Business model innovation – Part IV


In previous parts of our business model innovation adventures we have mostly dealt with defining the different elements and building blocks, looked closer into what constitutes a business model innovation and how to build business models from scratch. However, in order to gain impact we need to understand what challenges looms when implementing business model innovation and what tools there are to mitigate such challenges.

Bring it on!

As mentioned in previous posts, business models are abstract ideas that represent and support high-level thinking [1][2][3] ,thus allowing for a holistic picture of a focal subject (be it an organization, a system, a business unit or a technology) [4][5] Consequently, the implementation of a business model generates different barriers depending on the level of abstraction in which the focal subject is set. That is to say, the barriers of implementing a novel business model at an organizational level differ from the barriers of product specific business model change. Additionally, the context in which the focal subject resides also affects the challenges connected to business model change. Thus, business model innovation in the Swedish agricultural industry face different challenges compared to a sustainability business model innovation in the asphalt industry [6][7].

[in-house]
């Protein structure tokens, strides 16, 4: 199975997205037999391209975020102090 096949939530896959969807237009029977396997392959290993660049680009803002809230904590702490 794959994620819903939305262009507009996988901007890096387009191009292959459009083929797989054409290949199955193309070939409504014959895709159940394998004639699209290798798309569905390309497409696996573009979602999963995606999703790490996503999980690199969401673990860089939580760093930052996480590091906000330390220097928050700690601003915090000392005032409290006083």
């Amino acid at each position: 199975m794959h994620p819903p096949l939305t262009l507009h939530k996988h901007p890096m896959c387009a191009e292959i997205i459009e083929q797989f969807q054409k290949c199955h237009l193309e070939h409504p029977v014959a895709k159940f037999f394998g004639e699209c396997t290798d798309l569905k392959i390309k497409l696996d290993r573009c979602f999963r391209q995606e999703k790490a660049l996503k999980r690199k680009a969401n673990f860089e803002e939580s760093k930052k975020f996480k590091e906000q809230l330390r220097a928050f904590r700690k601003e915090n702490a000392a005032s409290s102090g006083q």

Wow, there is no silver bullet then?

Not really, however Christensen et al. [8] point out that if managers do not fully understand the existing business model, facilitating the creation of a new one is very challenging. Consequently, mapping out the contextual business model (for tools see here) is a crucial step in the business model innovation process. Nevertheless, two types of business model innovation barriers identified by Chesbrough [4] can be assumed to be relatively universal.

1) Re-configuration

2)  Mental models

1) Re-configuration is the barrier crated through the conflict between an already established business model rooted in contemporary resources and capabilities vs the novel resources and capabilities needed to exploit a novel business model. The barrier thus occurs when operational processes are changed as assets need to be re-configured [4].